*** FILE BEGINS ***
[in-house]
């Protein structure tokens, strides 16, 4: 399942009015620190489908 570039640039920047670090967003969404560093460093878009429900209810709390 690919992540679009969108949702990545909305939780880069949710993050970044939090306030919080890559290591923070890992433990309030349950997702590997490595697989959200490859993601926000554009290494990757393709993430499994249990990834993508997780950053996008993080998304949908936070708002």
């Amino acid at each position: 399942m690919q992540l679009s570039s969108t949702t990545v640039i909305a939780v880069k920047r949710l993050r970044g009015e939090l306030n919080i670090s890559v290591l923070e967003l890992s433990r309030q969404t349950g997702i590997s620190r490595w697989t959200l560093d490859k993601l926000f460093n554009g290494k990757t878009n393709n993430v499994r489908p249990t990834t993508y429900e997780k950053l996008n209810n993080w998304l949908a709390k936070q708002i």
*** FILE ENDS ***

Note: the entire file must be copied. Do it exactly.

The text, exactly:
[in-house]
């Protein structure tokens, strides 16, 4: 399942009015620190489908 570039640039920047670090967003969404560093460093878009429900209810709390 690919992540679009969108949702990545909305939780880069949710993050970044939090306030919080890559290591923070890992433990309030349950997702590997490595697989959200490859993601926000554009290494990757393709993430499994249990990834993508997780950053996008993080998304949908936070708002």
């Amino acid at each position: 399942m690919q992540l679009s570039s969108t949702t990545v640039i909305a939780v880069k920047r949710l993050r970044g009015e939090l306030n919080i670090s890559v290591l923070e967003l890992s433990r309030q969404t349950g997702i590997s620190r490595w697989t959200l560093d490859k993601l926000f460093n554009g290494k990757t878009n393709n993430v499994r489908p249990t990834t993508y429900e997780k950053l996008n209810n993080w998304l949908a709390k936070q708002i």